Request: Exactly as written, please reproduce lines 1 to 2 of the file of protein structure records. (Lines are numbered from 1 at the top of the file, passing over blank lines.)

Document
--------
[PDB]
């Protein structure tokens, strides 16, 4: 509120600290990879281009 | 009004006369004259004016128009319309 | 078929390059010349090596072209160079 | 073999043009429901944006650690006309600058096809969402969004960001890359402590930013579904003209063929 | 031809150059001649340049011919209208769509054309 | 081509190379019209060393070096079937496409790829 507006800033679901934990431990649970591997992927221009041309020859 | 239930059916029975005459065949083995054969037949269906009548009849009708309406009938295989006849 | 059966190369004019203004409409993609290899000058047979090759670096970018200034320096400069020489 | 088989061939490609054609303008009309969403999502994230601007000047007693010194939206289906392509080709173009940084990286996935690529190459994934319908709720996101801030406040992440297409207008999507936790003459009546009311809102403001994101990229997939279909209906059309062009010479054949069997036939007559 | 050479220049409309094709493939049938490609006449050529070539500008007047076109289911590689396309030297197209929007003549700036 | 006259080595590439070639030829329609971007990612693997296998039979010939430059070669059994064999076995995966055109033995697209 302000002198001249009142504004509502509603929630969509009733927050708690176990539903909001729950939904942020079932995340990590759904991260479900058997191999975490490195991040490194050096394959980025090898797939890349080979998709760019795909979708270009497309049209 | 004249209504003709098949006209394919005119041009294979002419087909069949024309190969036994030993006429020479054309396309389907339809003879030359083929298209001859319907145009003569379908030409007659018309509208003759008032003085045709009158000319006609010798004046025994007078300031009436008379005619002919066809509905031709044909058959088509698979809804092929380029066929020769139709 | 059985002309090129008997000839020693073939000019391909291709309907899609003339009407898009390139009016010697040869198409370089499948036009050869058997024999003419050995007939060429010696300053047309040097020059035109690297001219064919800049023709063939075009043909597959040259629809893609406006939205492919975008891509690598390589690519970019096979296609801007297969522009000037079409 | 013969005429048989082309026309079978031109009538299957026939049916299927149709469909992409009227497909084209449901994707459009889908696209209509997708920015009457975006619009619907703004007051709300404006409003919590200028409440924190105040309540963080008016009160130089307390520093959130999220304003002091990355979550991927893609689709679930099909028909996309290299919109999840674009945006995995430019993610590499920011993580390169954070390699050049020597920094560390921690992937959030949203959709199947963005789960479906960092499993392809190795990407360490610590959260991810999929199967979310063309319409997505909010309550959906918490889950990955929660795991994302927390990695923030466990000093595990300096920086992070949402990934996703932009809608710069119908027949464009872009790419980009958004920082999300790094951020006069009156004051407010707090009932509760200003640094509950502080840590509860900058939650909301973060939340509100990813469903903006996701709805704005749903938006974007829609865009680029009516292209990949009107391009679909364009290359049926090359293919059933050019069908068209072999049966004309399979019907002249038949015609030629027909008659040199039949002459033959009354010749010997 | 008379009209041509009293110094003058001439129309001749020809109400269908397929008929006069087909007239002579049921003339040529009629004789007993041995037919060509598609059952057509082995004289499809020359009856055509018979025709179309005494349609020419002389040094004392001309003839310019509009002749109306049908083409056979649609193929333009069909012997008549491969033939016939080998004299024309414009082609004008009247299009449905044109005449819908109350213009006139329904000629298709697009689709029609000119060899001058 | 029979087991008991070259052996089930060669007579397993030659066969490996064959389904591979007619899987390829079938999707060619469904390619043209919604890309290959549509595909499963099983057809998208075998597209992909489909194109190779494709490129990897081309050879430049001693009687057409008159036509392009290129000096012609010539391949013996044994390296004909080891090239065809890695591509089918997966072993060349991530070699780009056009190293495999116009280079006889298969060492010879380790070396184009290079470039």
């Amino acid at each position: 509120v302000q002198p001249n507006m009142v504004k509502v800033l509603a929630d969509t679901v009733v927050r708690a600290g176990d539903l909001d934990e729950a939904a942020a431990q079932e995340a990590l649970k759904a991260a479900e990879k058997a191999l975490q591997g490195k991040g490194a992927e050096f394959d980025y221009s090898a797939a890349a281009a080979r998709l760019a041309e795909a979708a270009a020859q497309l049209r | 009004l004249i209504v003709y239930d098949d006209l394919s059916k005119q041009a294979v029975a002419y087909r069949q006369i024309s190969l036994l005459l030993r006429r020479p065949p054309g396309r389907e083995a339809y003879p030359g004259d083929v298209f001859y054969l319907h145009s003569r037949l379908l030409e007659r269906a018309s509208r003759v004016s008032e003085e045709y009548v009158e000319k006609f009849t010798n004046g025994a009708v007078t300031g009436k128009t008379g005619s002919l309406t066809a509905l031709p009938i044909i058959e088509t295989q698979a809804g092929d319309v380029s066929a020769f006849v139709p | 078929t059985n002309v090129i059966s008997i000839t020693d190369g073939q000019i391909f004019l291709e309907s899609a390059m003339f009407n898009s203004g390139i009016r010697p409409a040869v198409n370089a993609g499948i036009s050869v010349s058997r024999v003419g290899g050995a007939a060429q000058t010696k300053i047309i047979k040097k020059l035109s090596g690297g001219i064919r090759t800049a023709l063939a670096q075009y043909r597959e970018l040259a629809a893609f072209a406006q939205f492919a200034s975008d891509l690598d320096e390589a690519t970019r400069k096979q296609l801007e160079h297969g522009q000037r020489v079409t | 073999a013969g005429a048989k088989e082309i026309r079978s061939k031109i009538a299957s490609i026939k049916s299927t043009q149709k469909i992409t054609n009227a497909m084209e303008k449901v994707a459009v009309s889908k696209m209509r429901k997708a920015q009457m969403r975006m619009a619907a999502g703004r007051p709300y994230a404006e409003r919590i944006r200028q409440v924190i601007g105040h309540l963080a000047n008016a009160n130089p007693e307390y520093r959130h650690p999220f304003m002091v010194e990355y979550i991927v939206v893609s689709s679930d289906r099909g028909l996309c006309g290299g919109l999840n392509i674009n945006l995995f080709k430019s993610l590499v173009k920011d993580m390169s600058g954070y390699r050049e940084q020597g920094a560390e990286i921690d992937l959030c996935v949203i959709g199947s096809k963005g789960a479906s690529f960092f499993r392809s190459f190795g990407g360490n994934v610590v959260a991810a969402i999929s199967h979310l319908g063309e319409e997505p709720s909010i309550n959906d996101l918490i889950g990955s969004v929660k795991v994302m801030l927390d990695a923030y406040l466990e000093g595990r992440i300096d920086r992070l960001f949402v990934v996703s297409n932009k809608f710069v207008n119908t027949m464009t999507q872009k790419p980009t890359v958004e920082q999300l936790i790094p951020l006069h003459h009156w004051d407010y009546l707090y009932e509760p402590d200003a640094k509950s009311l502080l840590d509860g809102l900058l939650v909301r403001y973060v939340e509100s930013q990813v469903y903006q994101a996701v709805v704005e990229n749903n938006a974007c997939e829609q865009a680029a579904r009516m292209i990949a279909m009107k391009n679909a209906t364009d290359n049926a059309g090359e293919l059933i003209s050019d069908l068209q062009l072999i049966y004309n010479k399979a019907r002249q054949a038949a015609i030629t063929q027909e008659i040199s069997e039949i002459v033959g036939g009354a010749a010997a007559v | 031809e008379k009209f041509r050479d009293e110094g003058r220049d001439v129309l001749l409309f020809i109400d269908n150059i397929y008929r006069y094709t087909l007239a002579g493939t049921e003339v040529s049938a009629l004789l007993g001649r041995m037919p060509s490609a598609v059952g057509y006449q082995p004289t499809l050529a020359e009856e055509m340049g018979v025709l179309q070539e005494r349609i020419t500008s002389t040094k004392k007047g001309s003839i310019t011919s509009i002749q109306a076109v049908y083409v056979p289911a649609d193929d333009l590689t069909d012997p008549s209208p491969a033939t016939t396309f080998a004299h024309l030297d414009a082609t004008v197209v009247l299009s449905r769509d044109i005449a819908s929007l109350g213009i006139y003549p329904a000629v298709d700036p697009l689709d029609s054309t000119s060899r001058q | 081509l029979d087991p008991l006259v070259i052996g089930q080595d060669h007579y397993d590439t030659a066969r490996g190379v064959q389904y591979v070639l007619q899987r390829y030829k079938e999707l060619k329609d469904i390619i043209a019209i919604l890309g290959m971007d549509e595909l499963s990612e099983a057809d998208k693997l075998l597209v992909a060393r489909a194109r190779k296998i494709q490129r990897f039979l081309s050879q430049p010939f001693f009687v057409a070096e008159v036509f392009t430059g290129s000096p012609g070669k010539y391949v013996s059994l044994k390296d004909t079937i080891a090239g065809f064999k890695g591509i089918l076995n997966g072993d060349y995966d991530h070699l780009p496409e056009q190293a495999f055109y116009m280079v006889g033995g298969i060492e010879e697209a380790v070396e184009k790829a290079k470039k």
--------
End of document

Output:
[PDB]
């Protein structure tokens, strides 16, 4: 509120600290990879281009 | 009004006369004259004016128009319309 | 078929390059010349090596072209160079 | 073999043009429901944006650690006309600058096809969402969004960001890359402590930013579904003209063929 | 031809150059001649340049011919209208769509054309 | 081509190379019209060393070096079937496409790829 507006800033679901934990431990649970591997992927221009041309020859 | 239930059916029975005459065949083995054969037949269906009548009849009708309406009938295989006849 | 059966190369004019203004409409993609290899000058047979090759670096970018200034320096400069020489 | 088989061939490609054609303008009309969403999502994230601007000047007693010194939206289906392509080709173009940084990286996935690529190459994934319908709720996101801030406040992440297409207008999507936790003459009546009311809102403001994101990229997939279909209906059309062009010479054949069997036939007559 | 050479220049409309094709493939049938490609006449050529070539500008007047076109289911590689396309030297197209929007003549700036 | 006259080595590439070639030829329609971007990612693997296998039979010939430059070669059994064999076995995966055109033995697209 302000002198001249009142504004509502509603929630969509009733927050708690176990539903909001729950939904942020079932995340990590759904991260479900058997191999975490490195991040490194050096394959980025090898797939890349080979998709760019795909979708270009497309049209 | 004249209504003709098949006209394919005119041009294979002419087909069949024309190969036994030993006429020479054309396309389907339809003879030359083929298209001859319907145009003569379908030409007659018309509208003759008032003085045709009158000319006609010798004046025994007078300031009436008379005619002919066809509905031709044909058959088509698979809804092929380029066929020769139709 | 059985002309090129008997000839020693073939000019391909291709309907899609003339009407898009390139009016010697040869198409370089499948036009050869058997024999003419050995007939060429010696300053047309040097020059035109690297001219064919800049023709063939075009043909597959040259629809893609406006939205492919975008891509690598390589690519970019096979296609801007297969522009000037079409 | 013969005429048989082309026309079978031109009538299957026939049916299927149709469909992409009227497909084209449901994707459009889908696209209509997708920015009457975006619009619907703004007051709300404006409003919590200028409440924190105040309540963080008016009160130089307390520093959130999220304003002091990355979550991927893609689709679930099909028909996309290299919109999840674009945006995995430019993610590499920011993580390169954070390699050049020597920094560390921690992937959030949203959709199947963005789960479906960092499993392809190795990407360490610590959260991810999929199967979310063309319409997505909010309550959906918490889950990955929660795991994302927390990695923030466990000093595990300096920086992070949402990934996703932009809608710069119908027949464009872009790419980009958004920082999300790094951020006069009156004051407010707090009932509760200003640094509950502080840590509860900058939650909301973060939340509100990813469903903006996701709805704005749903938006974007829609865009680029009516292209990949009107391009679909364009290359049926090359293919059933050019069908068209072999049966004309399979019907002249038949015609030629027909008659040199039949002459033959009354010749010997 | 008379009209041509009293110094003058001439129309001749020809109400269908397929008929006069087909007239002579049921003339040529009629004789007993041995037919060509598609059952057509082995004289499809020359009856055509018979025709179309005494349609020419002389040094004392001309003839310019509009002749109306049908083409056979649609193929333009069909012997008549491969033939016939080998004299024309414009082609004008009247299009449905044109005449819908109350213009006139329904000629298709697009689709029609000119060899001058 | 029979087991008991070259052996089930060669007579397993030659066969490996064959389904591979007619899987390829079938999707060619469904390619043209919604890309290959549509595909499963099983057809998208075998597209992909489909194109190779494709490129990897081309050879430049001693009687057409008159036509392009290129000096012609010539391949013996044994390296004909080891090239065809890695591509089918997966072993060349991530070699780009056009190293495999116009280079006889298969060492010879380790070396184009290079470039």